|Flowerhead of C, purpureus|
I was walking along the sidewalk of a busy street in this smallish city (ok, it was Route 1, a state highway!), when I had to do a double take. Along a dead-end side street next to one of the many motels in that area was a long row of gigantic grasses!
|Long row of gigantic grasses|
They were tightly packed and stretched in an unending row from the start of the street (SE 1st Ave) to its end near the motel back. The grasses rose to 4 meters in height or more, and above some were whitish flowerheads.
My first thought was that I stumbled on Arundo donax, but a quick inspection of the flowerhead nailed the species as Cenchrus purpureus (syn. Pennissetum purpureum), which has various common names such as Napier grass, elephant grass, and Uganda grass.
|Young C. purpureus spreading across a recently fallow lot|
The grass had spread from the row to infest a field of trees behind it. The land looked abandoned, but a quick look at Google Street View from previous years showed that it had once been carefully tended, with palms planted in neat rows. Now young Napier grass sprouted from all over the field, and I was thinking that without tending that the lot would soon be filled with it. I also encountered another large stand of Napier grass east of the motels, along with smaller clusters that must have been derived from the larger stands (see image below).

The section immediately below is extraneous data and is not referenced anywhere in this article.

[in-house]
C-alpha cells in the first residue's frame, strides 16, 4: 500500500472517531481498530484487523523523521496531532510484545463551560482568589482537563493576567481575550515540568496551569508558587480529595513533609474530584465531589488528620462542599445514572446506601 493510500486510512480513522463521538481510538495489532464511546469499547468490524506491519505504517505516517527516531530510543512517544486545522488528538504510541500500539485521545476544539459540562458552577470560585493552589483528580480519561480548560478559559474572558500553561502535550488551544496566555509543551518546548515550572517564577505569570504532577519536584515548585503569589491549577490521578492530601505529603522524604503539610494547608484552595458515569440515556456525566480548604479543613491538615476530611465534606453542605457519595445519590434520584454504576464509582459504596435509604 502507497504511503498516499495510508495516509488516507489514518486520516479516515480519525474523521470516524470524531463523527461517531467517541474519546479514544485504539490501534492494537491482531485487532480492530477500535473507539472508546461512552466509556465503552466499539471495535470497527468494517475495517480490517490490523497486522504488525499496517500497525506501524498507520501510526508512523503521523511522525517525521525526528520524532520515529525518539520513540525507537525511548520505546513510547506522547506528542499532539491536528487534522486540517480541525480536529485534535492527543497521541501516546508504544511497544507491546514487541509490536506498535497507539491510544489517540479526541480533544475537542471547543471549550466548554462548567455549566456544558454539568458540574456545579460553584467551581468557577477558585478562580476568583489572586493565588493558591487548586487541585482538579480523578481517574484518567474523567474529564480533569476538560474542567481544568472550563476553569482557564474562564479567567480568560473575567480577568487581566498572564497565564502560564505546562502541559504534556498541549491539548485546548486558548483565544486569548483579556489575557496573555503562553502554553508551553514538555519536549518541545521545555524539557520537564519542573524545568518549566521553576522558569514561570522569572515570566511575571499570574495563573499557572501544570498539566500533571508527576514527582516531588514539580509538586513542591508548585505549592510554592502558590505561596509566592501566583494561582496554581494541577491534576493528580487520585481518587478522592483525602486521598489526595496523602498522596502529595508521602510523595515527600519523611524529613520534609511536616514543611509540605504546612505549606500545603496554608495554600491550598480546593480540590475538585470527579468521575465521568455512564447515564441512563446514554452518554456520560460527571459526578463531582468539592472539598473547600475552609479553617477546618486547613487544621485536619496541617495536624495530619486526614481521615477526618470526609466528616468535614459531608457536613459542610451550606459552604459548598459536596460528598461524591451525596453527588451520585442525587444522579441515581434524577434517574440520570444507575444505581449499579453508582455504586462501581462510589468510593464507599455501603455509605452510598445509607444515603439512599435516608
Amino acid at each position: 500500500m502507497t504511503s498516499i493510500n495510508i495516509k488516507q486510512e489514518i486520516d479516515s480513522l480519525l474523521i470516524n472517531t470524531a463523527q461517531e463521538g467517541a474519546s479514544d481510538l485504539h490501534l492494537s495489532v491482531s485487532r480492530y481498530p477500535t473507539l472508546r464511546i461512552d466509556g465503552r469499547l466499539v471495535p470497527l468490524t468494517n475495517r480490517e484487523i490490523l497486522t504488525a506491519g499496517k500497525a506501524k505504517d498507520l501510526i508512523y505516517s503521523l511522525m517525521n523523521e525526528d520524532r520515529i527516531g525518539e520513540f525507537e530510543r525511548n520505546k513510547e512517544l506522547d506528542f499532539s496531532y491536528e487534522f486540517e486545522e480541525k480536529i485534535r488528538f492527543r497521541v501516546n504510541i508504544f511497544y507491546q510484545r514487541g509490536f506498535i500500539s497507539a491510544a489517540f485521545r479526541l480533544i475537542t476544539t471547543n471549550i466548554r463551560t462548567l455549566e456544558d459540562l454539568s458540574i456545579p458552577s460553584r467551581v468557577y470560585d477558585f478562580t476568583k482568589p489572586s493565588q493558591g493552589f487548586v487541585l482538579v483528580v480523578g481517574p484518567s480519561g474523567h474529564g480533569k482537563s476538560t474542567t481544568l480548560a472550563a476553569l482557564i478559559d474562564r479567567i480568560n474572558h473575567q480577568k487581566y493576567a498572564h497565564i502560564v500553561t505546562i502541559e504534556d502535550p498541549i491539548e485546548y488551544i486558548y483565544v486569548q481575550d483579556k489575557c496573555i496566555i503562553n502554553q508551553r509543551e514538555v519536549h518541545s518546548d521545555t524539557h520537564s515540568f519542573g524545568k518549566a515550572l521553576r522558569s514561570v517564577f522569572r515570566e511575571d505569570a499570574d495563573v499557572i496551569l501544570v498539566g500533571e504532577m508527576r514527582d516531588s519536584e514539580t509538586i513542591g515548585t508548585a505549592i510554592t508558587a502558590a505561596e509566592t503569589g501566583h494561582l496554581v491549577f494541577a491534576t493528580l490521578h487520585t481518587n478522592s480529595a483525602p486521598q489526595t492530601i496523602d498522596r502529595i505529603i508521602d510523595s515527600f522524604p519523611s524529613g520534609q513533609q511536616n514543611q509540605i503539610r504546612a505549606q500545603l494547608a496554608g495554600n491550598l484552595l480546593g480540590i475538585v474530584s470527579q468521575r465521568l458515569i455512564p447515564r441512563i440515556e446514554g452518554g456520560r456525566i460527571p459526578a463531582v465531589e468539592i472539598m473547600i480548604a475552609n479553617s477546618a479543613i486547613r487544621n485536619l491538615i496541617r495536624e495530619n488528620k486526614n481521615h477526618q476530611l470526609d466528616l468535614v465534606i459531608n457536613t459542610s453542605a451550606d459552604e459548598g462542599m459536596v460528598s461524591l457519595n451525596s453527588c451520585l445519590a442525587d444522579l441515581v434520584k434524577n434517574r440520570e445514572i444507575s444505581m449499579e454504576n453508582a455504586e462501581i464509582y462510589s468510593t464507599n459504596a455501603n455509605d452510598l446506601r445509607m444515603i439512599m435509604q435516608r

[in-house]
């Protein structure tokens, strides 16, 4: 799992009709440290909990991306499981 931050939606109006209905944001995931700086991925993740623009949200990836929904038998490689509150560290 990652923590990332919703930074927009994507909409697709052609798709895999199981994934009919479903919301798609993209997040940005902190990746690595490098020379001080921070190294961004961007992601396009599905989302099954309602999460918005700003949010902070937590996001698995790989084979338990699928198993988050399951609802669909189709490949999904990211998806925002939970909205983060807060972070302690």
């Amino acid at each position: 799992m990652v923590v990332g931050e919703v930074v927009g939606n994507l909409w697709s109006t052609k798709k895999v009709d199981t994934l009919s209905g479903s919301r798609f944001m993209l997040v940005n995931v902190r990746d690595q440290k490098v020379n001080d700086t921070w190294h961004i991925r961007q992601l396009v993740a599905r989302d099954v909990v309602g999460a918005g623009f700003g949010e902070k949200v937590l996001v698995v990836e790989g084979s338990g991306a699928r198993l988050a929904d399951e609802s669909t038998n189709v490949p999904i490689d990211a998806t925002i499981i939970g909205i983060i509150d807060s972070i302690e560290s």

|C. purpureus in yellow, N. reynaudiana in red.|
I trudged into the lot and found out that the new grasses were Neyraudia reynaudiana (Burmareed), their gigantic forms topped by huge plumes of brownish flowerheads. They were scattered in small clusters, and the nearest group was about 30 meters away from the equally tall Napier grass.
Another interesting thing is that I have seen both species all over Southern Florida, but they both become much rarer as one travels north. I have not seen Burmareed in Lake Okeechobee (though I have seen what I took to be Phragmites australis in the distance next to the lake), while Napier grass was quite abundant on the northern lake shore. However, once one gets closer to Orlando, the glimpses of giant grasses becomes rare to non-existent, and I have only seen one cluster of Napier grass in the Orlando area. The specimens were located in Shingle Creek Regional Park, and they seemed a bit unhealthy looking.
|N. reynaudiana on the road to Everglades National Park|
It is a change to the landscape that is quite evident, perhaps even to the eyes of laymen. The land of giant grasses transforms into a land filled with Andropogon sp. and Aristida sp., much smaller grass species that nevertheless dominate many areas in a way that even the giants might envy.
Post a Comment